SACRAMENTO — Enron Corp. agreed Thursday to release company documents to a Senate committee investigating possible price manipulation, ending the committee’s quest to cite the energy company for contempt for not complying with a subpoena.
The Senate Rules Committee heard arguments from Enron and the Senate Select Committee to Investigate Price Manipulation of the Wholesale Energy Market over whether the energy company should be found in contempt.
In June, the select committee subpoenaed Enron files as part of its investigation into record-high prices in the state’s wholesale electricity market. Enron sued to quash the subpoena, a motion a judge rejected.
The judge agreed, however, that Enron was entitled to a protective order for documents revealing sensitive trading and financial information.
Sen. Joe Dunn, D-Santa Ana, chairman of the select committee, said late Thursday that Enron agreed to the same confidentiality agreement accepted by several other generators. With that agreement, Dunn said, the committee would withdraw a report that recommended Enron be found in contempt.
He said he expects documents to be transferred immediately.
Dunn had argued the subpoena also covered nonconfidential documents, and since the energy company also refused to release those papers to the committee, it was in contempt.
He asked Sen. John Burton, D-San Francisco, chairman of the rules committee, to approve fines against Enron for each day they didn’t comply with the subpoena. The daily fines would start at $1,000, doubling each day for 10 days. Then the company would be fined $1 million a day.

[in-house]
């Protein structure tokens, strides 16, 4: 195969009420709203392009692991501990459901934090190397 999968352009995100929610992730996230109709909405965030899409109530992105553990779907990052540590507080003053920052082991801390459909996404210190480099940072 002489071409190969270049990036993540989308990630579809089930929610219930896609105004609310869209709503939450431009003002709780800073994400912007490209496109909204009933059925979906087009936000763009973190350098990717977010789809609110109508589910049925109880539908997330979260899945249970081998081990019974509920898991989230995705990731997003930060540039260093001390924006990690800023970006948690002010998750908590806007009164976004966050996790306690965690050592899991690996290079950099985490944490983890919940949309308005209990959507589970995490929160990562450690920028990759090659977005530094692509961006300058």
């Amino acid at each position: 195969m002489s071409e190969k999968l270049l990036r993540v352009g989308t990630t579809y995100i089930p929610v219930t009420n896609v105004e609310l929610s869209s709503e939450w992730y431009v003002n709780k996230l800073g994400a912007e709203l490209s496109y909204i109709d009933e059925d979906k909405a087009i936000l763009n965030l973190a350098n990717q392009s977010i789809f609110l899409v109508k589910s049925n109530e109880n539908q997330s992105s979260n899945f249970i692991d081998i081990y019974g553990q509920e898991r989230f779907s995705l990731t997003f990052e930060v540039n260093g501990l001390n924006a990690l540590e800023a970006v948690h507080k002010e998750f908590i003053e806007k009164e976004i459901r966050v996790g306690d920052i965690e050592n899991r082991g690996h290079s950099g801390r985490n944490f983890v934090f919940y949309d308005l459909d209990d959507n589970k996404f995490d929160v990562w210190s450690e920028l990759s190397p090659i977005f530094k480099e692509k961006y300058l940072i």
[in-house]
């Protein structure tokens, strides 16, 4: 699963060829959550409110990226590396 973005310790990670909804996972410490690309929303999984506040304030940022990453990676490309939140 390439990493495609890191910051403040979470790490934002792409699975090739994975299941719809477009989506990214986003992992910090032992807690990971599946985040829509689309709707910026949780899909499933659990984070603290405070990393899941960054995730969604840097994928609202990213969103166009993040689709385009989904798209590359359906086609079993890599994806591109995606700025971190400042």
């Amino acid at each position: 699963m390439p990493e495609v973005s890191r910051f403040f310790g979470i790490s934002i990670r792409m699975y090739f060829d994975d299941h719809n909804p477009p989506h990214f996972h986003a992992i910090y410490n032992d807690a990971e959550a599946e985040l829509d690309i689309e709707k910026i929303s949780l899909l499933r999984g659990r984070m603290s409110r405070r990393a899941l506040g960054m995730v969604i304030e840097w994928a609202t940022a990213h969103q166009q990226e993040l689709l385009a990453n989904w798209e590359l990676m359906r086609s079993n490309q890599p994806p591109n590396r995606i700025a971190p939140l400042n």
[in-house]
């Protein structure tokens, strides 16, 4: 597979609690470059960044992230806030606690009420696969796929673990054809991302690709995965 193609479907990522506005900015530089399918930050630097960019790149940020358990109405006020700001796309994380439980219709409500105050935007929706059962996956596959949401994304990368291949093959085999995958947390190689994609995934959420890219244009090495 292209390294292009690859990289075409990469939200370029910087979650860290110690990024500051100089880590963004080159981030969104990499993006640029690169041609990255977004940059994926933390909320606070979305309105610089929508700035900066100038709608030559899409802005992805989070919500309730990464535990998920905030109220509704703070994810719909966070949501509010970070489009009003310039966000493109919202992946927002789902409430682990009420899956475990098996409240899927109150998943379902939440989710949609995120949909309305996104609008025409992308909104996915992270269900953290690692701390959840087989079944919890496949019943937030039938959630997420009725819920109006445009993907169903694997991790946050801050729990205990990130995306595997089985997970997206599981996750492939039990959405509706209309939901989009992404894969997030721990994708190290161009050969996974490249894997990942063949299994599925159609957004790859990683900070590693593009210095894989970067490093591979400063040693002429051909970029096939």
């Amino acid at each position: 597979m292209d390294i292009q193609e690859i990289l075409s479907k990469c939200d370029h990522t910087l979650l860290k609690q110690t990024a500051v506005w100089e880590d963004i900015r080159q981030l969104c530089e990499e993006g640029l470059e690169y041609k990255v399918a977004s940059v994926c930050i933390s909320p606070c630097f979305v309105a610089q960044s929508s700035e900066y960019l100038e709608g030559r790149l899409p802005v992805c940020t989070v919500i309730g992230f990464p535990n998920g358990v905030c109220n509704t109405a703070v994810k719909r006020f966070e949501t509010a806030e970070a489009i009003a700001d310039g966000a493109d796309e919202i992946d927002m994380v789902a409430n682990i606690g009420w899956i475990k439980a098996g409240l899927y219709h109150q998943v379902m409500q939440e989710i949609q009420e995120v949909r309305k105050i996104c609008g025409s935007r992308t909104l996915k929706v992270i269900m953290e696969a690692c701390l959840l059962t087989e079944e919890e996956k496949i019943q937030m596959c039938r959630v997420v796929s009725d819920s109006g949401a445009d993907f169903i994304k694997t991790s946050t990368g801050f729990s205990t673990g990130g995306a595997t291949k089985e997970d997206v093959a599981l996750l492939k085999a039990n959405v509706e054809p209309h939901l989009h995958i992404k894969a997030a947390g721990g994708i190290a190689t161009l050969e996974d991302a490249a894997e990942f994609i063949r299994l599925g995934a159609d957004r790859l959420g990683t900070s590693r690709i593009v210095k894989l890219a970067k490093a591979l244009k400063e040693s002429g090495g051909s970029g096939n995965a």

Enron lawyer Michael Kirby said the company had put 49,000 nonconfidential documents in a depository in Sacramento so committee investigators could review them.
But Dennis Murphy, a lawyer for the select committee, said Enron didn’t tell investigators where the depository was located. The committee discovered the address in documents filed by Enron for the court case, he said.
“We’ve been trying to get into the depository for a week. They have not allowed our people in there to verify what documents are in there,” he said.
Kirby disputed that, and blamed the committee for delays in turning over the balance of the documents. The two parties haven’t met since the judge ordered the protective order, and Kirby said it was the committee that refused to work out the order’s details.
Dunn said the law requires Enron to produce the documents before it was entitled to a protective order.
Sen. Ross Johnson, R-Irvine, said Dunn’s push to have Enron found in contempt “smacks at this point of Enron being punished for exercising their right to go to court.”
A contempt report on Reliant Energy has also been sent to the Senate. A contempt finding against Mirant Corp. was later reversed when the company opened a document depository in Sacramento for the committee’s investigators.
If the full Senate imposes sanctions against Reliant or Enron, it will be the first time since 1929, when the Senate voted to jail reluctant witnesses during a committee investigation of price fixing and price gouging involving cement sales to the state.